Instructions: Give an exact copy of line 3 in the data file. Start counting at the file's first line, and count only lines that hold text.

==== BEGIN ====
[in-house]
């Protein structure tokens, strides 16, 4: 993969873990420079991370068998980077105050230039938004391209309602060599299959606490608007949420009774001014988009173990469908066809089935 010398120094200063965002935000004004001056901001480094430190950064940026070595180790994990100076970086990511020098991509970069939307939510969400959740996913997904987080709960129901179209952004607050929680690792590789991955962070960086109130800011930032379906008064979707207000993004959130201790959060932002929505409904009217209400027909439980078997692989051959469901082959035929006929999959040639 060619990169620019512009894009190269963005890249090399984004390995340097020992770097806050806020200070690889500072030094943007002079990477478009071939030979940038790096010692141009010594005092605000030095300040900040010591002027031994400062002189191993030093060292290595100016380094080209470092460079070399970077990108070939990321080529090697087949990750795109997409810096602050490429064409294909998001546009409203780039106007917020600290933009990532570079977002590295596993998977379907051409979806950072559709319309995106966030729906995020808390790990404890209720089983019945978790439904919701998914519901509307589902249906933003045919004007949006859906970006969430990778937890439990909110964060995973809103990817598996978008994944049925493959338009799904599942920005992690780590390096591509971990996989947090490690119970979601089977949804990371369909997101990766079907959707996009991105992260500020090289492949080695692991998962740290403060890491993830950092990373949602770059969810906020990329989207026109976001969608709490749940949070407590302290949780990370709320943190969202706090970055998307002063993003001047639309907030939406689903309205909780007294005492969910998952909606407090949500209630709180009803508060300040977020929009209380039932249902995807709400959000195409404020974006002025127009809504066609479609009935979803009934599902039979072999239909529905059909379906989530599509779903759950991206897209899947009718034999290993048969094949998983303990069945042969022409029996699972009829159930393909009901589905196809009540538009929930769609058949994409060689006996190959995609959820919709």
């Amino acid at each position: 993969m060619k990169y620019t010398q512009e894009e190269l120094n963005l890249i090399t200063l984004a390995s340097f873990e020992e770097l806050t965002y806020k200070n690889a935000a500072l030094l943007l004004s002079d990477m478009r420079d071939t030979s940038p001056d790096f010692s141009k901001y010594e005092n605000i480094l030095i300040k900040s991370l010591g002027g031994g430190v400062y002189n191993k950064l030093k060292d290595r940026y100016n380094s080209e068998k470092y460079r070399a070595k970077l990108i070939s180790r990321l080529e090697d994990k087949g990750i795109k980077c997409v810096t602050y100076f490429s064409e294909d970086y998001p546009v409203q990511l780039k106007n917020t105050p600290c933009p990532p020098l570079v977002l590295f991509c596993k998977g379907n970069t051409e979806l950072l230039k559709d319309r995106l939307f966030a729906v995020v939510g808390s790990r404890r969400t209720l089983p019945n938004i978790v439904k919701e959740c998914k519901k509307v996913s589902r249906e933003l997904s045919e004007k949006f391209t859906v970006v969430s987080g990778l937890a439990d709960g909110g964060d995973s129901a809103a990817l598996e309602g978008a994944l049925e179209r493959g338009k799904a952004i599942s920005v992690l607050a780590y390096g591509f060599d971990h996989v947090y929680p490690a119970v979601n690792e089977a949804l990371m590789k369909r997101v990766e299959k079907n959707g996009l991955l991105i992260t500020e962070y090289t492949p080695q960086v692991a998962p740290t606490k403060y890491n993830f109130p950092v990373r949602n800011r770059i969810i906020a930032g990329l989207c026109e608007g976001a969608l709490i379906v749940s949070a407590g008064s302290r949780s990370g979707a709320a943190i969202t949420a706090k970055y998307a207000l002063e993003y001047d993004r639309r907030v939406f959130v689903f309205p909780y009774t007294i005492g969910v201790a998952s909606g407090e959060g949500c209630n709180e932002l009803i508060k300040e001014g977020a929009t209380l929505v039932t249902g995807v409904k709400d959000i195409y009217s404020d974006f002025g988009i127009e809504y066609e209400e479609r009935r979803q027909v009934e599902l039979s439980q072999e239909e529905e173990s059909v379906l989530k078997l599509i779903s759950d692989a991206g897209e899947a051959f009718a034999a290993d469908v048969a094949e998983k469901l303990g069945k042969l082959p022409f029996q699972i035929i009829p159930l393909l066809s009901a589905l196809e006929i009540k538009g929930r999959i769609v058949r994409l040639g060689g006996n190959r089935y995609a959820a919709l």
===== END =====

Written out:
């Amino acid at each position: 993969m060619k990169y620019t010398q512009e894009e190269l120094n963005l890249i090399t200063l984004a390995s340097f873990e020992e770097l806050t965002y806020k200070n690889a935000a500072l030094l943007l004004s002079d990477m478009r420079d071939t030979s940038p001056d790096f010692s141009k901001y010594e005092n605000i480094l030095i300040k900040s991370l010591g002027g031994g430190v400062y002189n191993k950064l030093k060292d290595r940026y100016n380094s080209e068998k470092y460079r070399a070595k970077l990108i070939s180790r990321l080529e090697d994990k087949g990750i795109k980077c997409v810096t602050y100076f490429s064409e294909d970086y998001p546009v409203q990511l780039k106007n917020t105050p600290c933009p990532p020098l570079v977002l590295f991509c596993k998977g379907n970069t051409e979806l950072l230039k559709d319309r995106l939307f966030a729906v995020v939510g808390s790990r404890r969400t209720l089983p019945n938004i978790v439904k919701e959740c998914k519901k509307v996913s589902r249906e933003l997904s045919e004007k949006f391209t859906v970006v969430s987080g990778l937890a439990d709960g909110g964060d995973s129901a809103a990817l598996e309602g978008a994944l049925e179209r493959g338009k799904a952004i599942s920005v992690l607050a780590y390096g591509f060599d971990h996989v947090y929680p490690a119970v979601n690792e089977a949804l990371m590789k369909r997101v990766e299959k079907n959707g996009l991955l991105i992260t500020e962070y090289t492949p080695q960086v692991a998962p740290t606490k403060y890491n993830f109130p950092v990373r949602n800011r770059i969810i906020a930032g990329l989207c026109e608007g976001a969608l709490i379906v749940s949070a407590g008064s302290r949780s990370g979707a709320a943190i969202t949420a706090k970055y998307a207000l002063e993003y001047d993004r639309r907030v939406f959130v689903f309205p909780y009774t007294i005492g969910v201790a998952s909606g407090e959060g949500c209630n709180e932002l009803i508060k300040e001014g977020a929009t209380l929505v039932t249902g995807v409904k709400d959000i195409y009217s404020d974006f002025g988009i127009e809504y066609e209400e479609r009935r979803q027909v009934e599902l039979s439980q072999e239909e529905e173990s059909v379906l989530k078997l599509i779903s759950d692989a991206g897209e899947a051959f009718a034999a290993d469908v048969a094949e998983k469901l303990g069945k042969l082959p022409f029996q699972i035929i009829p159930l393909l066809s009901a589905l196809e006929i009540k538009g929930r999959i769609v058949r994409l040639g060689g006996n190959r089935y995609a959820a919709l």